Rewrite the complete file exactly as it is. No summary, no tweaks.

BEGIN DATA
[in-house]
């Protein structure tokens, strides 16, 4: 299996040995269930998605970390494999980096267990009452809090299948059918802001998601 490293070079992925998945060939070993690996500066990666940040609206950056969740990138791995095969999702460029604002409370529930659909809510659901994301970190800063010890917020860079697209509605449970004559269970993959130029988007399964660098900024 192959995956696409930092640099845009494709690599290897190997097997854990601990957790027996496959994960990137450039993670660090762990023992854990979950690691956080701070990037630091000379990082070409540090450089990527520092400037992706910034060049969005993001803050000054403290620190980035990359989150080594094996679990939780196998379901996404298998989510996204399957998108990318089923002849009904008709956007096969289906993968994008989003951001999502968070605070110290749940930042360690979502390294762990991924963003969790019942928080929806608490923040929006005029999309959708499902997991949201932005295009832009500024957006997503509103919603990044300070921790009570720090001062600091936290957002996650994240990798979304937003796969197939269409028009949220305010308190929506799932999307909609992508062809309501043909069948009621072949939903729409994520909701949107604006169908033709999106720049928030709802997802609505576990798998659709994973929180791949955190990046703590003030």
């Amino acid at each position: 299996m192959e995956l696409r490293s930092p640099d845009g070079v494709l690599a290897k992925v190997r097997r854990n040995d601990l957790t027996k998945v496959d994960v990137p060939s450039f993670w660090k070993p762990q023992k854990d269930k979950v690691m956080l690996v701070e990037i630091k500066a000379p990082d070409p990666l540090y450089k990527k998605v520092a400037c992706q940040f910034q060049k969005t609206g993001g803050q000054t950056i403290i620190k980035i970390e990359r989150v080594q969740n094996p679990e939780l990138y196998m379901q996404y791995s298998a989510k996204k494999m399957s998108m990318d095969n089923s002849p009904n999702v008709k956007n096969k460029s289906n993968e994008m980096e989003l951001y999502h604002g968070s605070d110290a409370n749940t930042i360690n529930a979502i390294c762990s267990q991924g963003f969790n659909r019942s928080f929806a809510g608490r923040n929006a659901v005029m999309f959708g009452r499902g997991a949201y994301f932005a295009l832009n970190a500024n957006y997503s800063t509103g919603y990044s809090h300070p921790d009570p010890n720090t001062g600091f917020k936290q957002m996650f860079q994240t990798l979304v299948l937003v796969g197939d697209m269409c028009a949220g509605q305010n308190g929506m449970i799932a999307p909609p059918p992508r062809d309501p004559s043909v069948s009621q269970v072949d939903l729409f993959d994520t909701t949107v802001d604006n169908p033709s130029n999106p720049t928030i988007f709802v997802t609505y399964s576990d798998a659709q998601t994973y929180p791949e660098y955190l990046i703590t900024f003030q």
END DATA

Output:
[in-house]
């Protein structure tokens, strides 16, 4: 299996040995269930998605970390494999980096267990009452809090299948059918802001998601 490293070079992925998945060939070993690996500066990666940040609206950056969740990138791995095969999702460029604002409370529930659909809510659901994301970190800063010890917020860079697209509605449970004559269970993959130029988007399964660098900024 192959995956696409930092640099845009494709690599290897190997097997854990601990957790027996496959994960990137450039993670660090762990023992854990979950690691956080701070990037630091000379990082070409540090450089990527520092400037992706910034060049969005993001803050000054403290620190980035990359989150080594094996679990939780196998379901996404298998989510996204399957998108990318089923002849009904008709956007096969289906993968994008989003951001999502968070605070110290749940930042360690979502390294762990991924963003969790019942928080929806608490923040929006005029999309959708499902997991949201932005295009832009500024957006997503509103919603990044300070921790009570720090001062600091936290957002996650994240990798979304937003796969197939269409028009949220305010308190929506799932999307909609992508062809309501043909069948009621072949939903729409994520909701949107604006169908033709999106720049928030709802997802609505576990798998659709994973929180791949955190990046703590003030």
């Amino acid at each position: 299996m192959e995956l696409r490293s930092p640099d845009g070079v494709l690599a290897k992925v190997r097997r854990n040995d601990l957790t027996k998945v496959d994960v990137p060939s450039f993670w660090k070993p762990q023992k854990d269930k979950v690691m956080l690996v701070e990037i630091k500066a000379p990082d070409p990666l540090y450089k990527k998605v520092a400037c992706q940040f910034q060049k969005t609206g993001g803050q000054t950056i403290i620190k980035i970390e990359r989150v080594q969740n094996p679990e939780l990138y196998m379901q996404y791995s298998a989510k996204k494999m399957s998108m990318d095969n089923s002849p009904n999702v008709k956007n096969k460029s289906n993968e994008m980096e989003l951001y999502h604002g968070s605070d110290a409370n749940t930042i360690n529930a979502i390294c762990s267990q991924g963003f969790n659909r019942s928080f929806a809510g608490r923040n929006a659901v005029m999309f959708g009452r499902g997991a949201y994301f932005a295009l832009n970190a500024n957006y997503s800063t509103g919603y990044s809090h300070p921790d009570p010890n720090t001062g600091f917020k936290q957002m996650f860079q994240t990798l979304v299948l937003v796969g197939d697209m269409c028009a949220g509605q305010n308190g929506m449970i799932a999307p909609p059918p992508r062809d309501p004559s043909v069948s009621q269970v072949d939903l729409f993959d994520t909701t949107v802001d604006n169908p033709s130029n999106p720049t928030i988007f709802v997802t609505y399964s576990d798998a659709q998601t994973y929180p791949e660098y955190l990046i703590t900024f003030q």